Nature provides that we can become something more than we ever were before as we age. When our bodies stop performing the way they used to when we were younger, our brain should be able to take over and turn us into a new and magnificent person.

Those who have accomplished this change know how dramatic it is and how much better they feel about themselves while their bodies get achy and creeky.

The biggest hurdle is to persuade a lazy brain to exercise when it has been so comfortably ensconced in lassitude for so long.

But it's worth the mental exercise to avoid becoming a breathing vegetable in a nursing home for the last years of our lives.

Bill Allin
Turning it Around: Causes and Cures for Today's Epidemic Social Problems, striving to make our senior years interesting and fulfilling.
Learn more at

Monday, February 12, 2007

What Did Thoreau Know About Happiness?

"The cost of a thing is the amount of what I call life which is required to be exchanged for it, immediately or in the long run."
- Henry David Thoreau, American philosopher (1817–1862)

Thoreau was never a rich man. Rich people and those who aspire to be rich believe that any amount of sacrifice of life is worth the investment to gain wealth. That includes their time, their work, their families, their values, their relaxation.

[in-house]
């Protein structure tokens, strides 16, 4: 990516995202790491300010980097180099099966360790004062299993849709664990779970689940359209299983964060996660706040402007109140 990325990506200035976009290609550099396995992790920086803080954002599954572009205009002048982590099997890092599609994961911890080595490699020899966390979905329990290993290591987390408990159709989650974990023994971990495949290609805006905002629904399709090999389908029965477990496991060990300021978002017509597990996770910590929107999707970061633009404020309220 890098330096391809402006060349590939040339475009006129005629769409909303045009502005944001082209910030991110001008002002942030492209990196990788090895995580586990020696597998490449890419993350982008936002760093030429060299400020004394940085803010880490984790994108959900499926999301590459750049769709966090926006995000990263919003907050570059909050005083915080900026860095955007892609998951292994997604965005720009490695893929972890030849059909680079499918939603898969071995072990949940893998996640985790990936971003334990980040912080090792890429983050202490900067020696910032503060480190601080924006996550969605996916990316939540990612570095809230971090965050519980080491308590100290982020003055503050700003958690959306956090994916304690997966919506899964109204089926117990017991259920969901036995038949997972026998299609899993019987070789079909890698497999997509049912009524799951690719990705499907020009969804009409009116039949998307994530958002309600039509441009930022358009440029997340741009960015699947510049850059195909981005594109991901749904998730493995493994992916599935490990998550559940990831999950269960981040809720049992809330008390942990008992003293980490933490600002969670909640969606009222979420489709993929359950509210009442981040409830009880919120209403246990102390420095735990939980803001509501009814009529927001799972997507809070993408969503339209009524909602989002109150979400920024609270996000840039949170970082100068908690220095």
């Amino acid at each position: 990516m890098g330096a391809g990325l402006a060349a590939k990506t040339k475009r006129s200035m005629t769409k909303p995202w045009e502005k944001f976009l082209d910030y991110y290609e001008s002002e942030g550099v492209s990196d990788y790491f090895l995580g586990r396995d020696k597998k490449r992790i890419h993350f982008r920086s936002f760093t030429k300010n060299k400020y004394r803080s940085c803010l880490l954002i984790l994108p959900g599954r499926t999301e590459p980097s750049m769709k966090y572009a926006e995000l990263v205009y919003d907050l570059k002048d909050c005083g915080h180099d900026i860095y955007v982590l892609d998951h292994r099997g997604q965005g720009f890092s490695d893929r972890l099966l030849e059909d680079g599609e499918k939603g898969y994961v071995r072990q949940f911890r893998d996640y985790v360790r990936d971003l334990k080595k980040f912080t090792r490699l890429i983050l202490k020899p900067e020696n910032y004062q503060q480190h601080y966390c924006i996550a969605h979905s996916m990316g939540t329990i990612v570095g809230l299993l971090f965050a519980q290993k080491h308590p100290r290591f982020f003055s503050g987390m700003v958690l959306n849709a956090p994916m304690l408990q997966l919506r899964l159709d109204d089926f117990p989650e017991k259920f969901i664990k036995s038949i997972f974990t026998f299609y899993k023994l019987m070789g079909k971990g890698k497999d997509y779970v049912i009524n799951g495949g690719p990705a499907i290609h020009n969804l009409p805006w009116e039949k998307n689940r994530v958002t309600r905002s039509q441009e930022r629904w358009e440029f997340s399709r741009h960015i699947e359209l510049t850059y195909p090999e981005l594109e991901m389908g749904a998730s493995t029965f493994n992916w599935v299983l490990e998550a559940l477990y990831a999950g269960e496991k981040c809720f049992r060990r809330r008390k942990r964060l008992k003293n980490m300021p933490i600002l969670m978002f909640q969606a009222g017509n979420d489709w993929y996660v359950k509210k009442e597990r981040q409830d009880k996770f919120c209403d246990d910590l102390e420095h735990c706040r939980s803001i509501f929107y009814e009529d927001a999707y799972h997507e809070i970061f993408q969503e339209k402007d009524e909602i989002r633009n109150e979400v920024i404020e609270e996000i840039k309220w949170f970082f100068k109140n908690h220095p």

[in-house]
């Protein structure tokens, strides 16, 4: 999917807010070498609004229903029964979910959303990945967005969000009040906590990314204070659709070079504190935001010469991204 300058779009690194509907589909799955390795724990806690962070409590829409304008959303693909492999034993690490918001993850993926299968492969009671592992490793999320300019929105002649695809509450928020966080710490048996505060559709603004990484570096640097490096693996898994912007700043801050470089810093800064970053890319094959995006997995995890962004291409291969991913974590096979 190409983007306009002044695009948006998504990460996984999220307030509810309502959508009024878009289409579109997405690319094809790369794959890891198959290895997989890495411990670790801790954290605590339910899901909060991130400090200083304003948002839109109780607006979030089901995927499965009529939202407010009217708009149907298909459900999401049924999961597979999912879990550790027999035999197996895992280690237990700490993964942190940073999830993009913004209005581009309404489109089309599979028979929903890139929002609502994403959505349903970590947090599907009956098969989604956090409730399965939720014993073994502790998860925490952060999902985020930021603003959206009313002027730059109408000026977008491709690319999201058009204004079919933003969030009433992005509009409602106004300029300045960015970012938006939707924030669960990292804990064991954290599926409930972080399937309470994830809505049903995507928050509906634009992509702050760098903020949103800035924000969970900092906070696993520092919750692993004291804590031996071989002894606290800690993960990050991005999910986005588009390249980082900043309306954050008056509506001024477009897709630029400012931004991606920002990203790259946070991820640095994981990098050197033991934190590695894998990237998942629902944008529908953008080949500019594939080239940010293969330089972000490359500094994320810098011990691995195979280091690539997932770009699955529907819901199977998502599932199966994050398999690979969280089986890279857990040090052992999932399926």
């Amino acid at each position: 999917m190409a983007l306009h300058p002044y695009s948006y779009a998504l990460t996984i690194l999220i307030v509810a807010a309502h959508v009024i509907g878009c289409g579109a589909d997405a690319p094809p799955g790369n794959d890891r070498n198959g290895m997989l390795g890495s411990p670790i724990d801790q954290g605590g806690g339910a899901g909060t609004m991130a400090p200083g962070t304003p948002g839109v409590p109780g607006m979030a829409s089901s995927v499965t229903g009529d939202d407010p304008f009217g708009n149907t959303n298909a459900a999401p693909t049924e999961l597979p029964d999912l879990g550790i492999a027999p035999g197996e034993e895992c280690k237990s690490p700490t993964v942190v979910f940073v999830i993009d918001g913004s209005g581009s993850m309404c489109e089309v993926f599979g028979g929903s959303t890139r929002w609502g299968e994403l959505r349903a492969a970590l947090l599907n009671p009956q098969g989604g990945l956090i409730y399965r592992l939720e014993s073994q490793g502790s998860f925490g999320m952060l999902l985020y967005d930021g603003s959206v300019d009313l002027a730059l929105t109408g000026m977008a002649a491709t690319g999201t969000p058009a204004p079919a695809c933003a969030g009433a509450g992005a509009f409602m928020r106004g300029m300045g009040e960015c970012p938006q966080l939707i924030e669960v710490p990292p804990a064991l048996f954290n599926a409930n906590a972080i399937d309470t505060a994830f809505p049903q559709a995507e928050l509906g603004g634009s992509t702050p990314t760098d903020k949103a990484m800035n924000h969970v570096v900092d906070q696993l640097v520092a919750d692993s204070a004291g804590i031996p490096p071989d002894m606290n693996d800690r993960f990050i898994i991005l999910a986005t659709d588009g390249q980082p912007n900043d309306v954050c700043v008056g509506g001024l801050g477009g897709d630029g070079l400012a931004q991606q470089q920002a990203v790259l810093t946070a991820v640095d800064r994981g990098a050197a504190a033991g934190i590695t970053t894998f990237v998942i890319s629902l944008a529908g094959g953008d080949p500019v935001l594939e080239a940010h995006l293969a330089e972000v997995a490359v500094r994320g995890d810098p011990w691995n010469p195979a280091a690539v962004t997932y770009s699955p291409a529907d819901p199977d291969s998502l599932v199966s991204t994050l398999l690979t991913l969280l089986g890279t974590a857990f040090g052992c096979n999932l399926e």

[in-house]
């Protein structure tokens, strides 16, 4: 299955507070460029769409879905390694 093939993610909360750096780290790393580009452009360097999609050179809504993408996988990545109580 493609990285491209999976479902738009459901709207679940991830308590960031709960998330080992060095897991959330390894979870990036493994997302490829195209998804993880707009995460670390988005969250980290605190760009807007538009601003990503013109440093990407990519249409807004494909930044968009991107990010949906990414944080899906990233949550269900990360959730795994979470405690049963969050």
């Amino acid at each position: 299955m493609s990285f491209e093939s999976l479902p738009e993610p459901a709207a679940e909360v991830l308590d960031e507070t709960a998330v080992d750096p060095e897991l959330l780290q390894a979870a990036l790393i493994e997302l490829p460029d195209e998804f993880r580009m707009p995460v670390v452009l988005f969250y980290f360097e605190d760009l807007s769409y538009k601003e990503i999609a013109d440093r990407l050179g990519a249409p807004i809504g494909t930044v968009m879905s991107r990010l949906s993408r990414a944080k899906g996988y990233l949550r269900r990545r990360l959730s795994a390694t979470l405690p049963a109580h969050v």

As western society ages, more and more people believe that wealth is the measure of a person, worth any exchange of what Thoreau called life. Not wealth itself, exactly, but what wealth can buy so that the wealthy person can show it off to others and what influence wealth can exercise over others who admire it greatly.

Not everyone in the world subscribes to that way of thinking. As much as Americans want to believe that the people the US calls terrorists only envy the wealth that US citizens have, very few (if any) of them do. They and many of their people consider western obsession with wealth to be a perversion of the purpose of why we are on this planet.

We in the west live our lives to earn enough money to buy the products that advertisers brainwash us into believing that we need so that we can be satisfied and happy.

Look how happy we are. The manufacturers, our politicians and our social leaders tell us that we must be happy, that everyone who does not live in a rich country must be unhappy.

If those important people tell us that we are happy, then we must be happy. After all, we reward them well for telling us the purpose of life. If we pay them so much to tell us what life is all about, then we might as well believe them.

Thoreau was poor, what would he know about happiness?

Bill Allin
Turning It Around: Causes and Cures for Today's Epidemic Social Problems, striving to put it all into perspective.
Learn more at

Sunday, February 11, 2007

What Those Miserable People Don't Know

"You can be pleased with nothing when you are not pleased with yourself."
- Lady Mary Wortley Montagu

Most of us have wondered from time to time about people who never seem to be pleased with anything. To them, no one does a good job because "it's what you get paid for."

No one reaches high in their list of favourite or favoured people because everyone has too many faults or makes too many mistakes.
Sometimes these people can be happy only when they are drunk. But then, the ones who are "bad drunks" become abusers of others such as their own spouses.

Many will turn to various forms of addiction, be it drugs, gambling, prostitution, or even depression where they must be treated with legally prescribed drugs. Many of them remain smokers despite the dire health warnings. For them the world is simply not a happy place.